As Mother’s Day approaches, I’ve been thinking a lot about the things that remind me of my own mother (the sun, sunflowers, the Yankees) and the ways in which she has shaped me – first as a woman, then as a mother. I look back in chagrin during my formative years, when I wanted to be anything and everything BUT my mother. I worry about those days to come with my own two daughters, when they’ll struggle to find their own identities. I wonder when that subtle shift occurred, from “you don’t understand me!” to “hey… maybe you know some things” to “you’re the first person I call when I need to get out of my own head.”
Becoming a mother is an ongoing learning experience filled with lessons big and small. One thing that I’ve learned to be true, is that relationships between mothers and daughters are beautifully, extraordinarily, inexplicably complicated. As daughters, how many times in your life have you said “I sound like my mother!” accompanied with an eye roll. Yet, how many times have you called your mother or reached out to her because you were on a ledge and she was the ONLY person who could help you get out of your own head? Yeah. It’s complicated.
The sun reminds me of my mother. I think it’s because if she’s in your corner, she cheers you on 100%. When my husband and I started dating, she learned that he’s a diehard Jets fan. And so, she too, started cheering for the Jets. She has an innate understanding of what’s important to the people she cares about; and so she celebrates it, big and small. Where the sun shines, love grows.
She sends me random texts, out of the blue, to tell me how she has noticed a positive change in me or something new that I’m trying. When I think no one else can see me, she notices these small things that mean so much.
My mother also suffers from chronic illness that has impacted her physically, mentally, and emotionally. When my babies were newborns and I was a sleep-deprived, everything-deprived zombie, I know I fell short in patience with her. Sometimes, I still do. But then I remember, she has genuine intentions of wanting to help me and my family. Like any mother, I can be particular about care for my girls or certain things in my home. She truly respects this, and works hard to maintain the order and routine I’ve established in our household. As a working mother who travels for her job, I appreciate this so much because of the peace of mind this effort provides when I’m away from home.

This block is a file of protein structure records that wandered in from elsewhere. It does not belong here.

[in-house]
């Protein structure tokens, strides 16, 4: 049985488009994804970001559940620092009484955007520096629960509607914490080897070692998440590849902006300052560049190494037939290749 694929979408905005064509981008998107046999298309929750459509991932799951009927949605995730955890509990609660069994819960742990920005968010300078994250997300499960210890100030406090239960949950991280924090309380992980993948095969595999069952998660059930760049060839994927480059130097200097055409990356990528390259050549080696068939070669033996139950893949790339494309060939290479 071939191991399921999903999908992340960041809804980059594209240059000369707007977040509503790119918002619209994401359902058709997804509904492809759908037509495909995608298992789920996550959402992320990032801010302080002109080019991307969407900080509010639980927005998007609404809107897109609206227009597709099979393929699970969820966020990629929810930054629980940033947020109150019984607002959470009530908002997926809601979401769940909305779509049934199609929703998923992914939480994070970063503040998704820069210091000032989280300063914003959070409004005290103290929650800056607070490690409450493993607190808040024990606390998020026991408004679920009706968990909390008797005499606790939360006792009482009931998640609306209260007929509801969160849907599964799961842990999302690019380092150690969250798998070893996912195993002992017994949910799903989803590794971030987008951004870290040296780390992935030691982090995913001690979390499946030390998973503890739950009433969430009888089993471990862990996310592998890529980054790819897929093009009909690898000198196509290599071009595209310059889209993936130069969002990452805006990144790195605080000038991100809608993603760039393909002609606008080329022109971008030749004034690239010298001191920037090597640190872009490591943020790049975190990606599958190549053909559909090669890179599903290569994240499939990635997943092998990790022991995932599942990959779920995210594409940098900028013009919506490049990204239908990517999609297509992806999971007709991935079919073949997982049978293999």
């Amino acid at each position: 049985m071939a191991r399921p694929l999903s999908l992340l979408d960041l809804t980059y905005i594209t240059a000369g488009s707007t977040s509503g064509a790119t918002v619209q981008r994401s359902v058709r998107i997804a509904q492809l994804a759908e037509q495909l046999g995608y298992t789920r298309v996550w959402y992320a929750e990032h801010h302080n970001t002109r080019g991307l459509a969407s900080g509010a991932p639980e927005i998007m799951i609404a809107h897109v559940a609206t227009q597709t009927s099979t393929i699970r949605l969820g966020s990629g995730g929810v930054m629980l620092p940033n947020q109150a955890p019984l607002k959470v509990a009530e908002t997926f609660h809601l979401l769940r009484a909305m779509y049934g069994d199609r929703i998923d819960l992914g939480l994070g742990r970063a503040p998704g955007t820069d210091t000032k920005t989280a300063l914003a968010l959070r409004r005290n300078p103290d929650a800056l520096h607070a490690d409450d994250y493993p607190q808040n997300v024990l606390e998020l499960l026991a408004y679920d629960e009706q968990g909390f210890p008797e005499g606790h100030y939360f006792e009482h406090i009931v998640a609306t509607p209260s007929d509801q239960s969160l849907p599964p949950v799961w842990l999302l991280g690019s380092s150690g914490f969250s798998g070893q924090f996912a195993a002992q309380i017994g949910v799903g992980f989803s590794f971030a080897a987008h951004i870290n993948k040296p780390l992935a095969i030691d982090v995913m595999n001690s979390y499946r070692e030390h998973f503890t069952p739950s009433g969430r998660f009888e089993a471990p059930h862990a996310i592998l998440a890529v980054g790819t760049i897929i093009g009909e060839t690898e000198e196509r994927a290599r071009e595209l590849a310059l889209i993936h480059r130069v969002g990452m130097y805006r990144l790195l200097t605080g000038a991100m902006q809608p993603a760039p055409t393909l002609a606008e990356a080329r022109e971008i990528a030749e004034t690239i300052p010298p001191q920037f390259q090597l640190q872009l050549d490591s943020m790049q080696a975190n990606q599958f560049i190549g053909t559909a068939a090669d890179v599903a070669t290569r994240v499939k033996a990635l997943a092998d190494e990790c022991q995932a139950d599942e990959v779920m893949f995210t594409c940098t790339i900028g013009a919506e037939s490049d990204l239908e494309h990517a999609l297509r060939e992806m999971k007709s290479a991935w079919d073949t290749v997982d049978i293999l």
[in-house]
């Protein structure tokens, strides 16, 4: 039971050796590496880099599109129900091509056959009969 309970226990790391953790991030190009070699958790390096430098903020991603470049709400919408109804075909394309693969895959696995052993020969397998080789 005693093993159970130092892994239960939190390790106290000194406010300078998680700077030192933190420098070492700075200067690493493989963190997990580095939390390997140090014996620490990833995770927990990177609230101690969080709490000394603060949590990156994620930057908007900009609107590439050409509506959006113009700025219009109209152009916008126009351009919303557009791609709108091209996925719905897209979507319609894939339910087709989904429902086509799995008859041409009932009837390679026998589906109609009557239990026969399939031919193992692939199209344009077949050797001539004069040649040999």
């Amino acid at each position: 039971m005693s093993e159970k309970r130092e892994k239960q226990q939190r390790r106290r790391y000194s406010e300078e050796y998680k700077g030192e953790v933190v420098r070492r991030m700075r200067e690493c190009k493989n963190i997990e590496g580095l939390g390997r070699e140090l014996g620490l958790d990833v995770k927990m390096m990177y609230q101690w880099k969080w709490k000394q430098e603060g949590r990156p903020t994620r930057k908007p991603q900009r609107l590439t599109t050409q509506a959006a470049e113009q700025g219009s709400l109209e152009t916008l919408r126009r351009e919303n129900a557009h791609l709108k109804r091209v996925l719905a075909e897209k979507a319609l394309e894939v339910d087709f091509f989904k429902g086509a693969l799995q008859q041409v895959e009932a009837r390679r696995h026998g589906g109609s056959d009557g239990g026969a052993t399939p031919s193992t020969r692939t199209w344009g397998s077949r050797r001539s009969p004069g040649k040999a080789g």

Recently, my cousin’s wife suffered the loss of her own mother. In the weeks before she passed, my cousin’s wife was at her side, taking care of her. She started a group text with me and my mom, communicating with us if she was having a difficult moment or not quite sure what to do. What I witnessed in this chain of texts was nothing short of an extraordinary act of human kindness and compassion. Most of the time, I found myself fumbling for words because all I could think of were the cliches found in greeting cards. But my mother responded with thoughts and paragraphs that simply amazed me. This is where my mom shines, in providing comfort and thoughtfulness when it’s needed the most. I was truly astounded by her ability to help my cousin’s wife through what is probably the most difficult time of her life. She just knew what to say, providing a light in the darkest moments of grief.
I am proud, and filled with gratitude, that this is my mother’s greatest gift. It’s not necessarily in the things she does, but in the way she makes people feel. I am fortunate to be her daughter, and to be a person she loves. Because where the sun shines, love grows.
By Courtney Spiak
Happy Mother’s Day to All!
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